During my brief foray at the Amundsen-Scott South Pole Station in December 2012, I saw Antarctic science up close and personal. My account of the gigantic IceCube Neutrino Observatory, which is buried deep in the frozen continent’s ice, appears in our January 2014 issue.
Building IceCube took hard work. Each string of digital optical modules (DOMs) was lowered into a roughly 2.5-kilometer-deep (1.6-mile-deep) hole drilled in the ice sheet. Winterovers, the people who volunteer to stay at the South Pole during the bitter Antarctic winter (several months of which are totally dark), did much of that work.
This time-lapse video shows the team installing the final DOM string. The observatory’s DOMs work together as a “telescope” under the ice, searching for high-energy particles called neutrinos that create brief flashes of light in the ice when they kick off a shower of particles.
South Pole Telescope
IceCube is not the only big astronomy-related experiment at the South Pole. Next to the IceCube Laboratory is the Martin A. Pomerantz Observatory, which is home to a number of experiments, including the 10-meter South Pole Telescope (SPT). The SPT is the largest instrument for studying the faint microwave radiation left over from the Big Bang, some 13.8 billion years ago.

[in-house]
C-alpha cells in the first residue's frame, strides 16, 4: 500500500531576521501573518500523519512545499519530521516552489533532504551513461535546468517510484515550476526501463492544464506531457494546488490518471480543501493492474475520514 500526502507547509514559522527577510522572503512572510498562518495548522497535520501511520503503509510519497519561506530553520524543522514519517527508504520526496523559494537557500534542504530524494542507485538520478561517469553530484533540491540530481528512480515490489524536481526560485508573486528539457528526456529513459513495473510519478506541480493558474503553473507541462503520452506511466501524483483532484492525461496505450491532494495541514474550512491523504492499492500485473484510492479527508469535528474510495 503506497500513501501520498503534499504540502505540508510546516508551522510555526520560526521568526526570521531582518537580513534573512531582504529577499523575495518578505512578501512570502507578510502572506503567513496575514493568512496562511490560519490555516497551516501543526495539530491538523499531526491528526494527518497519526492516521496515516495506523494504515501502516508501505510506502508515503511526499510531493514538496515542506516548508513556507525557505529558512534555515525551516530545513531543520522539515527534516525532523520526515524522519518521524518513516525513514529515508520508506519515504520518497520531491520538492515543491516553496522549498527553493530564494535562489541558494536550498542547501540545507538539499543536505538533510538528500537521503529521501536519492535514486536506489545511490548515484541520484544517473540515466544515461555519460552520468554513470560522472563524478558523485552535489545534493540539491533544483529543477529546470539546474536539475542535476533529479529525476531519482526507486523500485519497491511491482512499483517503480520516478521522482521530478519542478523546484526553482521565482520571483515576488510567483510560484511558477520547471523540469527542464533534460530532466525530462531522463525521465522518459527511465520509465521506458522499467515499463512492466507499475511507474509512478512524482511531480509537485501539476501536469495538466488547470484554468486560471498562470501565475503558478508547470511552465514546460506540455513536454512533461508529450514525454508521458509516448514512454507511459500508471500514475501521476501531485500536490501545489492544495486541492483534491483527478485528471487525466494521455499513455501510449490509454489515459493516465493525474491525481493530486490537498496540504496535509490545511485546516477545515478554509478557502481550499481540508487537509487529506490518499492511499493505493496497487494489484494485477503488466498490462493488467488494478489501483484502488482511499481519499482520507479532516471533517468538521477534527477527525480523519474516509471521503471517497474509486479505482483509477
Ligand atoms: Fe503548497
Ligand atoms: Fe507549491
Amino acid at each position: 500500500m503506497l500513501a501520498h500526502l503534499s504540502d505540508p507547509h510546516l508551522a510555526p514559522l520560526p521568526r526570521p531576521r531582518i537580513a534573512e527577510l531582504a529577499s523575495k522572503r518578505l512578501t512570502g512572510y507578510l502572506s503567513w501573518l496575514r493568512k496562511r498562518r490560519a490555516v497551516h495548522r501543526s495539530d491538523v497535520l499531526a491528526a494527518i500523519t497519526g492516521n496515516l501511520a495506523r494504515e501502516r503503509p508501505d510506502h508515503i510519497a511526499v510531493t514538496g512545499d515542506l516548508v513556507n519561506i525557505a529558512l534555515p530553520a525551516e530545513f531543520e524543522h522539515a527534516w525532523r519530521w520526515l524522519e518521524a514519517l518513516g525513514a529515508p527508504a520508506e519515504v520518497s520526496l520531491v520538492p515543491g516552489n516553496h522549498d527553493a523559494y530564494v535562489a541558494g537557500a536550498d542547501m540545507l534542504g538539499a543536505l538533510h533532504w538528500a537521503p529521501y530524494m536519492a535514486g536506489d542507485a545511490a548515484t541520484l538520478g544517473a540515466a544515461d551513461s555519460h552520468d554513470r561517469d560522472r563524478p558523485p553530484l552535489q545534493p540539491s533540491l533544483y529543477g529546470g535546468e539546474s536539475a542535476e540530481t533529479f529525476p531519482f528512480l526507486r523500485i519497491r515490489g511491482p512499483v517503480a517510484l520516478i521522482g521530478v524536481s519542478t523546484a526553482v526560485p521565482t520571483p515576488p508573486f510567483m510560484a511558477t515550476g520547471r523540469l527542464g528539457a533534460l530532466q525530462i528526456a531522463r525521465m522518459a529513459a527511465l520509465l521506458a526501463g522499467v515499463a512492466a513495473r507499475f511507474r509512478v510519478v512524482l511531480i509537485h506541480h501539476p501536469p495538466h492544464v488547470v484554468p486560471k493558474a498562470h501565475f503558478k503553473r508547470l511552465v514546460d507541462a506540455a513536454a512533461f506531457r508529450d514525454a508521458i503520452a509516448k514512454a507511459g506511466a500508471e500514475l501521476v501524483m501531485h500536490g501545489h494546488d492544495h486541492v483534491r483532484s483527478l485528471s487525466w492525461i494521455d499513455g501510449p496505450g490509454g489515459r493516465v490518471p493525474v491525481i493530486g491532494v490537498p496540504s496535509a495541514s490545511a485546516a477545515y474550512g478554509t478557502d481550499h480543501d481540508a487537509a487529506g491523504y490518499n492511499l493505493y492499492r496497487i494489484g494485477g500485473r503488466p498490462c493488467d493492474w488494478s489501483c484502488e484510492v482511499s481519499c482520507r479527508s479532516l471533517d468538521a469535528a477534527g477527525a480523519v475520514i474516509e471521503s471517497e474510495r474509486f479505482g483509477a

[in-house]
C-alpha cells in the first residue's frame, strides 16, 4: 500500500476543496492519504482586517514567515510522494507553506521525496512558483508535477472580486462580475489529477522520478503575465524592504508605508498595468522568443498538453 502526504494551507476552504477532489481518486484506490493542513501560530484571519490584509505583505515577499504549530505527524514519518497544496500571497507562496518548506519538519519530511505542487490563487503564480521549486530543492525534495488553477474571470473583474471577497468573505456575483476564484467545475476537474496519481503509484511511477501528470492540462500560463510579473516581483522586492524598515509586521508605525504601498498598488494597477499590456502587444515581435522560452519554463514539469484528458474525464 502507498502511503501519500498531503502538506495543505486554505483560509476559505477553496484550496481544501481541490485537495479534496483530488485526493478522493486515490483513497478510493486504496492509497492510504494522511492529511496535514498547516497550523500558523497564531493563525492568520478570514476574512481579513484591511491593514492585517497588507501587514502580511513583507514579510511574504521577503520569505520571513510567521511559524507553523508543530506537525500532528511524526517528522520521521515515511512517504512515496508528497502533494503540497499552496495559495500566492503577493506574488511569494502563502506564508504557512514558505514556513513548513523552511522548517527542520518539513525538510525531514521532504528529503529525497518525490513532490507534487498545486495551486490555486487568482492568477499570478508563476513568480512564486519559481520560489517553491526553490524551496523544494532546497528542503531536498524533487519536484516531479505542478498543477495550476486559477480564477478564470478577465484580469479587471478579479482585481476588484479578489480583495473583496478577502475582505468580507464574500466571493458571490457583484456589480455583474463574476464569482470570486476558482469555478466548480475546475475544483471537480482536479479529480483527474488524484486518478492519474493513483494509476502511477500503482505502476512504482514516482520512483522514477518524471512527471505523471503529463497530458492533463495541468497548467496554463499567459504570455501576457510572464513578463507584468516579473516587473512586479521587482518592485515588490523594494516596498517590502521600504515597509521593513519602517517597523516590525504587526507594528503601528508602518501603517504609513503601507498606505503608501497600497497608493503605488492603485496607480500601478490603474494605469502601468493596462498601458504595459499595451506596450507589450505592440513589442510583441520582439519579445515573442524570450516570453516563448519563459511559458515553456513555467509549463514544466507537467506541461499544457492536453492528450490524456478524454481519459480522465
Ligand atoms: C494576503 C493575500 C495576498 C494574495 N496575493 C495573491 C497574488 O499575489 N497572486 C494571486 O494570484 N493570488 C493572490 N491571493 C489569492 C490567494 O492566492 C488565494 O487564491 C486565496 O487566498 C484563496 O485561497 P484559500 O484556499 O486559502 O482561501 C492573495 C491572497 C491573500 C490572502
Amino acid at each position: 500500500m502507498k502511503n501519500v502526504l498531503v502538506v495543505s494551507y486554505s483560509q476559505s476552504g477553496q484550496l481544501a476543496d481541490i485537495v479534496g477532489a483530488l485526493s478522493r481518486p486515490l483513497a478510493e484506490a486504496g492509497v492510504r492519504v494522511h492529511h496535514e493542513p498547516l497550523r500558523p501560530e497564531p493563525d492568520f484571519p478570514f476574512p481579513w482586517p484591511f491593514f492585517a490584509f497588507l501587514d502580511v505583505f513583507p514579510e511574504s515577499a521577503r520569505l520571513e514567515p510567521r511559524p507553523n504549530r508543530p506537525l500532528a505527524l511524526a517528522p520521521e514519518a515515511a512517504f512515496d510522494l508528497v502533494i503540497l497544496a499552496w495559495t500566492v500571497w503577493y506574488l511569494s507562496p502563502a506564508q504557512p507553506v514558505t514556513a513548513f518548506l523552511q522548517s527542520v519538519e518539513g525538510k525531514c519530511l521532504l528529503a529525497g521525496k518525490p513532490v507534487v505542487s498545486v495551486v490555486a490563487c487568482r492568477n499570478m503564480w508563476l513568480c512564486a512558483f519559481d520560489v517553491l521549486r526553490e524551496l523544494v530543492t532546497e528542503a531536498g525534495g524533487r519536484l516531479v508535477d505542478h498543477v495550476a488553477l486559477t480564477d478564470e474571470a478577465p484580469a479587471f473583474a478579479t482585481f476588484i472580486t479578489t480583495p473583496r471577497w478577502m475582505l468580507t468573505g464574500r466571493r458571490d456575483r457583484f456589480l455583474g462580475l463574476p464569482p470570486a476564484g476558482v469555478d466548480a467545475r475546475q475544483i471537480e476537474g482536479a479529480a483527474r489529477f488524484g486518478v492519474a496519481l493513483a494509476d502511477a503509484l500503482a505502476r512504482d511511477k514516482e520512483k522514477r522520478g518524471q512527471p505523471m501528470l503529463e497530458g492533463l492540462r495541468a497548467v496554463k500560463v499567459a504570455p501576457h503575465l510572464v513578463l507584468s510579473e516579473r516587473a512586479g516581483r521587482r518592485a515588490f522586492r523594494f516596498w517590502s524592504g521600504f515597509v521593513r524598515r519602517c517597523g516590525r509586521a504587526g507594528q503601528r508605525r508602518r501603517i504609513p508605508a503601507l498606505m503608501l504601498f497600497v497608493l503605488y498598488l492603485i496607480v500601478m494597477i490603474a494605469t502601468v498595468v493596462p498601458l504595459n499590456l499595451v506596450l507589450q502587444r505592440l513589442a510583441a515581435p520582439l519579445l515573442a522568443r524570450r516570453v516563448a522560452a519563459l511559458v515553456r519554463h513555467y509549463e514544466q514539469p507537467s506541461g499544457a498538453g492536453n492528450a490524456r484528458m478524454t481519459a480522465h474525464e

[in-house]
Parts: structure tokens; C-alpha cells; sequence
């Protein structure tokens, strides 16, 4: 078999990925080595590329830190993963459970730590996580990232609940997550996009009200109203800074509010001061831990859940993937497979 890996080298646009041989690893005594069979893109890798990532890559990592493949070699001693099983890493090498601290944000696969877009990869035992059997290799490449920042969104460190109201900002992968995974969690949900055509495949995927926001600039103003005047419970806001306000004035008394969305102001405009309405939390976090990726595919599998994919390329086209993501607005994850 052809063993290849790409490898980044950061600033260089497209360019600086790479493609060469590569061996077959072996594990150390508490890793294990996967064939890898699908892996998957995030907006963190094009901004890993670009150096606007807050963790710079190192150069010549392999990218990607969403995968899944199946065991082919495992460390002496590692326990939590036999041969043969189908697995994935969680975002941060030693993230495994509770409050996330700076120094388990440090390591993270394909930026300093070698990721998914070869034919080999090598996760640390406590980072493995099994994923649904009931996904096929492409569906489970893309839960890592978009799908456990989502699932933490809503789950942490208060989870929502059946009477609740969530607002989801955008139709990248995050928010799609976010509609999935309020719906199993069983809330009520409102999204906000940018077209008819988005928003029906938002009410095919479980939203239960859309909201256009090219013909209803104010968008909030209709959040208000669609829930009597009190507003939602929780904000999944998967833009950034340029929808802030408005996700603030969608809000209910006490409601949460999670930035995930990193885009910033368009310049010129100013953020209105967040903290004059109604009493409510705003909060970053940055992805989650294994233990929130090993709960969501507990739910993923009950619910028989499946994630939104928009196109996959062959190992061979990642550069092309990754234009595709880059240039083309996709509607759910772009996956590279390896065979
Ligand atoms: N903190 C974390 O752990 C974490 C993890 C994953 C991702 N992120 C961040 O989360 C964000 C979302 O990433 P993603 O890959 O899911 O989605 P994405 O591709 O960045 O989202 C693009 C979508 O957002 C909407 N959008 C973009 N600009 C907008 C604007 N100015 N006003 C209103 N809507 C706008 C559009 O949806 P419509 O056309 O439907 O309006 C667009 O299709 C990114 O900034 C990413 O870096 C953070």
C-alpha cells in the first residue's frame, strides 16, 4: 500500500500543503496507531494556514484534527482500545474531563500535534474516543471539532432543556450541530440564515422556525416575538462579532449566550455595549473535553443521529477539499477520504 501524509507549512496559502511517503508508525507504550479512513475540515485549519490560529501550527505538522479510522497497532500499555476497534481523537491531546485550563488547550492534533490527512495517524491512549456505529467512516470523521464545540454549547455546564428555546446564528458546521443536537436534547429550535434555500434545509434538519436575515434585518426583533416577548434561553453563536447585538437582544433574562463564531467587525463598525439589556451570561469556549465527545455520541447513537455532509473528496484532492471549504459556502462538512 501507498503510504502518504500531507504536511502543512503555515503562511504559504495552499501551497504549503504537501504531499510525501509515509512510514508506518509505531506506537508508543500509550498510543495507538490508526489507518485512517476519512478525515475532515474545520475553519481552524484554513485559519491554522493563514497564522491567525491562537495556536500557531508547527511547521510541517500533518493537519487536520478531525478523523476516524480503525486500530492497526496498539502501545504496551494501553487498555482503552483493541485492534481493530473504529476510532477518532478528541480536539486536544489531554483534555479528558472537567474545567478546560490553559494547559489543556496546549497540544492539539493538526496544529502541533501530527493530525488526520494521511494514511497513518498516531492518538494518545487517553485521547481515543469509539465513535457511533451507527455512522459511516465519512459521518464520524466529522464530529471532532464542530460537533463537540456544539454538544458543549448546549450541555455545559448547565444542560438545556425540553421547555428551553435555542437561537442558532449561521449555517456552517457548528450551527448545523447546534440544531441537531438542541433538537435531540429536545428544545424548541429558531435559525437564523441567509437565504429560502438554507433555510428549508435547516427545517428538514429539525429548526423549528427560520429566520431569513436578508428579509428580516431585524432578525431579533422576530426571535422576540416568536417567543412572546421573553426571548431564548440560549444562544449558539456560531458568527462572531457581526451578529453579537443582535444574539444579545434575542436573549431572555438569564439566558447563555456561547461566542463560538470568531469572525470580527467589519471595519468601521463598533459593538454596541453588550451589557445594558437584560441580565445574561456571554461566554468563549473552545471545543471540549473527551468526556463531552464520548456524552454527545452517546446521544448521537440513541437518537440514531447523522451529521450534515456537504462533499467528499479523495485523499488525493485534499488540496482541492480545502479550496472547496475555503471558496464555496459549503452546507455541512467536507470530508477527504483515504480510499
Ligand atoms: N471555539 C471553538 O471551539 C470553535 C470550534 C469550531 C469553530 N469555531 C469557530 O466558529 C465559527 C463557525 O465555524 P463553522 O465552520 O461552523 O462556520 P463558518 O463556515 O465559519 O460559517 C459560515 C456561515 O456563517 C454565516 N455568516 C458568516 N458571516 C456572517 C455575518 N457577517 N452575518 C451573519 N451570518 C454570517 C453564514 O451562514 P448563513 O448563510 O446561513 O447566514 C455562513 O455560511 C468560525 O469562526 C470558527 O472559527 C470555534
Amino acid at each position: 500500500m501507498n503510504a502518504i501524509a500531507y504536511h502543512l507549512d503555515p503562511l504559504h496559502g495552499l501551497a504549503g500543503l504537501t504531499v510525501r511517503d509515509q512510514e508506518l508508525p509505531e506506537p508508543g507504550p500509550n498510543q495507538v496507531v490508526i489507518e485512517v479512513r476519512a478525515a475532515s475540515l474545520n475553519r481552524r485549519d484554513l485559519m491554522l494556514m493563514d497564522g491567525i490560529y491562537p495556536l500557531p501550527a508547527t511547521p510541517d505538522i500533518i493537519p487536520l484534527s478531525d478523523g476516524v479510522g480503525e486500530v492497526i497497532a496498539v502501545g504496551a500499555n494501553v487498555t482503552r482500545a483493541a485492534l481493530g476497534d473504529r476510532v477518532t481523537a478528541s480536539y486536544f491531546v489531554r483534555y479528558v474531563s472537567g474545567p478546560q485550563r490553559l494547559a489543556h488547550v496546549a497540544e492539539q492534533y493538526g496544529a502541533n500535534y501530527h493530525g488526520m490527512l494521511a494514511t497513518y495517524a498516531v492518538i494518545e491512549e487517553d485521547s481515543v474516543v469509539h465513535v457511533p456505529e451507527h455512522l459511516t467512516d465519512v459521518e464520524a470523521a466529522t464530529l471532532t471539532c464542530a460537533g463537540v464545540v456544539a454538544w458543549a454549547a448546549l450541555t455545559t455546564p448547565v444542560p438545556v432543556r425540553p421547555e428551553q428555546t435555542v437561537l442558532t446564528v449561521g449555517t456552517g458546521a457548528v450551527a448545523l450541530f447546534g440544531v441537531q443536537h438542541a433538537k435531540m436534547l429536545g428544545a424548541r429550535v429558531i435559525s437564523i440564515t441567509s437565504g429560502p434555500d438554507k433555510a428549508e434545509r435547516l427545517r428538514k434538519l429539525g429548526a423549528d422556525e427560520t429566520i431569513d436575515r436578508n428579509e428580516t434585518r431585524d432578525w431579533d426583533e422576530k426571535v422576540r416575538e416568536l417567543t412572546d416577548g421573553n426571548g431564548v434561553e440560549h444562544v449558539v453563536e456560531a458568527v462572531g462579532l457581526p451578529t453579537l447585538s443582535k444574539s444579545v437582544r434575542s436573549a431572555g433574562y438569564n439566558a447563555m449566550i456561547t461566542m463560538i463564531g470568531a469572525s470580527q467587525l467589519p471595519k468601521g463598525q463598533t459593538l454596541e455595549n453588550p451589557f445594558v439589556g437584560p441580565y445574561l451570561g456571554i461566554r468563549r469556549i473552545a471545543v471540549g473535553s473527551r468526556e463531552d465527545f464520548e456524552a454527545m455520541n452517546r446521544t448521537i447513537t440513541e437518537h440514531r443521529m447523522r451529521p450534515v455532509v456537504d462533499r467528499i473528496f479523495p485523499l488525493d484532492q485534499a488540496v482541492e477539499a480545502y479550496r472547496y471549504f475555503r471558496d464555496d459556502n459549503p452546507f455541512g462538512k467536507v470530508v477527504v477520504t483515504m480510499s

The 300-ton telescope was assembled onsite from parts that all had to fit in the cargo bay of a military Hercules LC-130 freight carrier — the only big airplane able to land at the South Pole. It achieved first light in February 2007 and has been detecting hundreds of distant galaxy clusters on the basis of the “shadows” they create in the CMB: microwave photons are scattered by the hot intracluster gas.
In December 2012, the telescope was outfitted with a new camera, able to detect polarization in the microwave background. Like many other experiments (at the South Pole, in the Chilean Atacama desert, or deployed by long-duration high-altitude balloons), the SPT takes part in a race to find the characteristic polarization signature of gravitational waves produced by the inflationary expansion of the universe in the first fraction of a second of its existence (October issue, page 22).
Other astronomical research in Antarctica includes meteorite hunting, far-infrared and sub-millimeter astronomy with balloon-borne telescopes, and solar physics. There are plans for an optical/infrared telescope called PILOT (Pathfinder for an International Large Optical Telescope), which would be located at Dome C, at 3,233 meters above sea level on the Antarctic Plateau.